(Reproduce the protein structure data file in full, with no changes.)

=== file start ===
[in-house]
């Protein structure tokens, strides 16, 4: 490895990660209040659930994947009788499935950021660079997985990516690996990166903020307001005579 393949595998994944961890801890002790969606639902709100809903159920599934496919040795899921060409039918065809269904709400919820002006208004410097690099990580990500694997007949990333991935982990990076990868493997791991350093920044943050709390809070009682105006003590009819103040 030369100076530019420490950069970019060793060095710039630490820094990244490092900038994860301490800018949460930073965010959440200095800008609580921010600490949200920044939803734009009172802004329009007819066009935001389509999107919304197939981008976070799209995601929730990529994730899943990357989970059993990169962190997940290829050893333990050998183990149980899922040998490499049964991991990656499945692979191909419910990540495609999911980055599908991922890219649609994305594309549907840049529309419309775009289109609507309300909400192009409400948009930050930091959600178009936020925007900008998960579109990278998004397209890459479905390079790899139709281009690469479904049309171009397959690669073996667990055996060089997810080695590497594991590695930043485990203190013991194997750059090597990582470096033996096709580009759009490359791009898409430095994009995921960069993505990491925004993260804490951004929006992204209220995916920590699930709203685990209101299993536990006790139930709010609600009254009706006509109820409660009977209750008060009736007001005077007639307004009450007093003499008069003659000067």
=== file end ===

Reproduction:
[in-house]
């Protein structure tokens, strides 16, 4: 490895990660209040659930994947009788499935950021660079997985990516690996990166903020307001005579 393949595998994944961890801890002790969606639902709100809903159920599934496919040795899921060409039918065809269904709400919820002006208004410097690099990580990500694997007949990333991935982990990076990868493997791991350093920044943050709390809070009682105006003590009819103040 030369100076530019420490950069970019060793060095710039630490820094990244490092900038994860301490800018949460930073965010959440200095800008609580921010600490949200920044939803734009009172802004329009007819066009935001389509999107919304197939981008976070799209995601929730990529994730899943990357989970059993990169962190997940290829050893333990050998183990149980899922040998490499049964991991990656499945692979191909419910990540495609999911980055599908991922890219649609994305594309549907840049529309419309775009289109609507309300909400192009409400948009930050930091959600178009936020925007900008998960579109990278998004397209890459479905390079790899139709281009690469479904049309171009397959690669073996667990055996060089997810080695590497594991590695930043485990203190013991194997750059090597990582470096033996096709580009759009490359791009898409430095994009995921960069993505990491925004993260804490951004929006992204209220995916920590699930709203685990209101299993536990006790139930709010609600009254009706006509109820409660009977209750008060009736007001005077007639307004009450007093003499008069003659000067």